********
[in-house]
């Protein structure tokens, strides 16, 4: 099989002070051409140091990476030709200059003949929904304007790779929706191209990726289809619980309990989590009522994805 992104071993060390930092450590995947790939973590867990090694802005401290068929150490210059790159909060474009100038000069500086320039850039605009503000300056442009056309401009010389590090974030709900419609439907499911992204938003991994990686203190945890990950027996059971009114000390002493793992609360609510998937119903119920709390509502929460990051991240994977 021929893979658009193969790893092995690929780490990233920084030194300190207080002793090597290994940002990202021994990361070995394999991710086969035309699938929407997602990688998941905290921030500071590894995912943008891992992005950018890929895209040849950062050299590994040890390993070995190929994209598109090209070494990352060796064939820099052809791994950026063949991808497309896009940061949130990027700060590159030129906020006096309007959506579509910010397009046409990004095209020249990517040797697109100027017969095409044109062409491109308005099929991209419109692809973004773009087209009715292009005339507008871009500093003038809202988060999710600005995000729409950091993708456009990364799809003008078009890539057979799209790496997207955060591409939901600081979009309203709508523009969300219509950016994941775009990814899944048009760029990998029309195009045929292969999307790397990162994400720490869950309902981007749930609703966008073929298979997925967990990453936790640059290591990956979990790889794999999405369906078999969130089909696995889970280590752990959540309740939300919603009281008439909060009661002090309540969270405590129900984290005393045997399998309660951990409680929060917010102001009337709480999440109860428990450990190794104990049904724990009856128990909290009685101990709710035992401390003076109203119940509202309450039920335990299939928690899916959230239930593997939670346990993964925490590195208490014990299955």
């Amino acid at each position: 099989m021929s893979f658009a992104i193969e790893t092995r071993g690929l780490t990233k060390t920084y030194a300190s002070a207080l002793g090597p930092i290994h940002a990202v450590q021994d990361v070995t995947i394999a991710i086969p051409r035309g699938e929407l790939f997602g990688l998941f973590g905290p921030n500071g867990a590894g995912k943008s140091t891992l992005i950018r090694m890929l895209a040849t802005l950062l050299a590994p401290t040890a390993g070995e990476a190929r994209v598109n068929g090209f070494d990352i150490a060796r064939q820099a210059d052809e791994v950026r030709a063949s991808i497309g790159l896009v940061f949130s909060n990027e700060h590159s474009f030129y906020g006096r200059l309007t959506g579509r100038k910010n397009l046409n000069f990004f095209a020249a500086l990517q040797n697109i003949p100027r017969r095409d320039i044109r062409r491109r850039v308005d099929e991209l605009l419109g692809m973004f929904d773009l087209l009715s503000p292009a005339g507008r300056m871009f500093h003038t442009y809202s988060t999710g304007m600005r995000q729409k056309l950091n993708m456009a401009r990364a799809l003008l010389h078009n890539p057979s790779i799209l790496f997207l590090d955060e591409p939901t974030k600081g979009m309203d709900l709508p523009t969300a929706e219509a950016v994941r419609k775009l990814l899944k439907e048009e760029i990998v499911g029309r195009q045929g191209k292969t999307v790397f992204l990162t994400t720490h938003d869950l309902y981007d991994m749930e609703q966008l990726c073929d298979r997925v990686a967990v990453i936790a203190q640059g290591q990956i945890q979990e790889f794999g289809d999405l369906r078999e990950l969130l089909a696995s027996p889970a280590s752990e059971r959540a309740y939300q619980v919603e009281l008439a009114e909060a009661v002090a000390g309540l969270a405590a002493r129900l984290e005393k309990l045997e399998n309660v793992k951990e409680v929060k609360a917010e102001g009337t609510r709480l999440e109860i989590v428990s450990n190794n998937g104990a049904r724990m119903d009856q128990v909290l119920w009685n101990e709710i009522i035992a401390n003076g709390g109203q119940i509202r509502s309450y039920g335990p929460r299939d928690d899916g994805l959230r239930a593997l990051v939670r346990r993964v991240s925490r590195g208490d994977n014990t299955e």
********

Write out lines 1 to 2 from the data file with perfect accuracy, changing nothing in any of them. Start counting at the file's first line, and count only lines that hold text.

[in-house]
């Protein structure tokens, strides 16, 4: 099989002070051409140091990476030709200059003949929904304007790779929706191209990726289809619980309990989590009522994805 992104071993060390930092450590995947790939973590867990090694802005401290068929150490210059790159909060474009100038000069500086320039850039605009503000300056442009056309401009010389590090974030709900419609439907499911992204938003991994990686203190945890990950027996059971009114000390002493793992609360609510998937119903119920709390509502929460990051991240994977 021929893979658009193969790893092995690929780490990233920084030194300190207080002793090597290994940002990202021994990361070995394999991710086969035309699938929407997602990688998941905290921030500071590894995912943008891992992005950018890929895209040849950062050299590994040890390993070995190929994209598109090209070494990352060796064939820099052809791994950026063949991808497309896009940061949130990027700060590159030129906020006096309007959506579509910010397009046409990004095209020249990517040797697109100027017969095409044109062409491109308005099929991209419109692809973004773009087209009715292009005339507008871009500093003038809202988060999710600005995000729409950091993708456009990364799809003008078009890539057979799209790496997207955060591409939901600081979009309203709508523009969300219509950016994941775009990814899944048009760029990998029309195009045929292969999307790397990162994400720490869950309902981007749930609703966008073929298979997925967990990453936790640059290591990956979990790889794999999405369906078999969130089909696995889970280590752990959540309740939300919603009281008439909060009661002090309540969270405590129900984290005393045997399998309660951990409680929060917010102001009337709480999440109860428990450990190794104990049904724990009856128990909290009685101990709710035992401390003076109203119940509202309450039920335990299939928690899916959230239930593997939670346990993964925490590195208490014990299955």